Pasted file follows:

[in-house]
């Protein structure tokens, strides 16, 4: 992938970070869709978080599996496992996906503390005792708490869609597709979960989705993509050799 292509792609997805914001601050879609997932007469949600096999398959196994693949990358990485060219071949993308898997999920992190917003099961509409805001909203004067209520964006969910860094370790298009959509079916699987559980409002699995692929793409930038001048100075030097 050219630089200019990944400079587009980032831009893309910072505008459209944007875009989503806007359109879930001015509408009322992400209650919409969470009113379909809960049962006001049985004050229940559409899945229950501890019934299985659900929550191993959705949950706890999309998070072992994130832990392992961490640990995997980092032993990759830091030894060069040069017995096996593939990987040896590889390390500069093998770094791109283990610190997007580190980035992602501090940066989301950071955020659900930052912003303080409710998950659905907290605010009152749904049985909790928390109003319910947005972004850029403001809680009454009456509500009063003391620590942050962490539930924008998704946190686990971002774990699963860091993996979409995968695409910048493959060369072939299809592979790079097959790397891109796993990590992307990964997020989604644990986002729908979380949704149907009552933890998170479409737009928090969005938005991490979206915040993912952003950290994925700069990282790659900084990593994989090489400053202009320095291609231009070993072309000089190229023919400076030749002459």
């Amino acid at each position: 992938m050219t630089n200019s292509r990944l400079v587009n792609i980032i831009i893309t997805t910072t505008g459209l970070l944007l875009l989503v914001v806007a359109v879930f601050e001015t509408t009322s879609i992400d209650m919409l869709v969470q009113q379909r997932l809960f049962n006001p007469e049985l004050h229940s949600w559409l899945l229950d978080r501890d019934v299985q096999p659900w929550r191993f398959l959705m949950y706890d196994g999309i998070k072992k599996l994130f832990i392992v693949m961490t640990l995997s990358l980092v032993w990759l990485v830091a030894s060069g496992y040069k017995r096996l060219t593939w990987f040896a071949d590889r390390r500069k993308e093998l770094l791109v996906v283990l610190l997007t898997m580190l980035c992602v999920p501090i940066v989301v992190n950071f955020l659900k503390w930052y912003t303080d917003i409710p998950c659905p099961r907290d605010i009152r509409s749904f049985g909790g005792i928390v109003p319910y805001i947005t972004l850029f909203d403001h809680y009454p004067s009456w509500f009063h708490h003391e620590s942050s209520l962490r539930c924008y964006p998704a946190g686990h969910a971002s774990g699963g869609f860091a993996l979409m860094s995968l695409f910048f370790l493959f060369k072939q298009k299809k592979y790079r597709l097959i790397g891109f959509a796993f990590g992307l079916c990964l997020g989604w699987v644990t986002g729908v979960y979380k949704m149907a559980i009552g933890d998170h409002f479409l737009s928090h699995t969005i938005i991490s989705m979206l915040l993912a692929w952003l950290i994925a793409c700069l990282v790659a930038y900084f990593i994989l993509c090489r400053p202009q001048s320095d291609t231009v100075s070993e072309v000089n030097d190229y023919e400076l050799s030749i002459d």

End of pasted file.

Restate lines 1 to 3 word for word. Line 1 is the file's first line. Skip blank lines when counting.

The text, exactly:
[in-house]
């Protein structure tokens, strides 16, 4: 992938970070869709978080599996496992996906503390005792708490869609597709979960989705993509050799 292509792609997805914001601050879609997932007469949600096999398959196994693949990358990485060219071949993308898997999920992190917003099961509409805001909203004067209520964006969910860094370790298009959509079916699987559980409002699995692929793409930038001048100075030097 050219630089200019990944400079587009980032831009893309910072505008459209944007875009989503806007359109879930001015509408009322992400209650919409969470009113379909809960049962006001049985004050229940559409899945229950501890019934299985659900929550191993959705949950706890999309998070072992994130832990392992961490640990995997980092032993990759830091030894060069040069017995096996593939990987040896590889390390500069093998770094791109283990610190997007580190980035992602501090940066989301950071955020659900930052912003303080409710998950659905907290605010009152749904049985909790928390109003319910947005972004850029403001809680009454009456509500009063003391620590942050962490539930924008998704946190686990971002774990699963860091993996979409995968695409910048493959060369072939299809592979790079097959790397891109796993990590992307990964997020989604644990986002729908979380949704149907009552933890998170479409737009928090969005938005991490979206915040993912952003950290994925700069990282790659900084990593994989090489400053202009320095291609231009070993072309000089190229023919400076030749002459």
């Amino acid at each position: 992938m050219t630089n200019s292509r990944l400079v587009n792609i980032i831009i893309t997805t910072t505008g459209l970070l944007l875009l989503v914001v806007a359109v879930f601050e001015t509408t009322s879609i992400d209650m919409l869709v969470q009113q379909r997932l809960f049962n006001p007469e049985l004050h229940s949600w559409l899945l229950d978080r501890d019934v299985q096999p659900w929550r191993f398959l959705m949950y706890d196994g999309i998070k072992k599996l994130f832990i392992v693949m961490t640990l995997s990358l980092v032993w990759l990485v830091a030894s060069g496992y040069k017995r096996l060219t593939w990987f040896a071949d590889r390390r500069k993308e093998l770094l791109v996906v283990l610190l997007t898997m580190l980035c992602v999920p501090i940066v989301v992190n950071f955020l659900k503390w930052y912003t303080d917003i409710p998950c659905p099961r907290d605010i009152r509409s749904f049985g909790g005792i928390v109003p319910y805001i947005t972004l850029f909203d403001h809680y009454p004067s009456w509500f009063h708490h003391e620590s942050s209520l962490r539930c924008y964006p998704a946190g686990h969910a971002s774990g699963g869609f860091a993996l979409m860094s995968l695409f910048f370790l493959f060369k072939q298009k299809k592979y790079r597709l097959i790397g891109f959509a796993f990590g992307l079916c990964l997020g989604w699987v644990t986002g729908v979960y979380k949704m149907a559980i009552g933890d998170h409002f479409l737009s928090h699995t969005i938005i991490s989705m979206l915040l993912a692929w952003l950290i994925a793409c700069l990282v790659a930038y900084f990593i994989l993509c090489r400053p202009q001048s320095d291609t231009v100075s070993e072309v000089n030097d190229y023919e400076l050799s030749i002459d």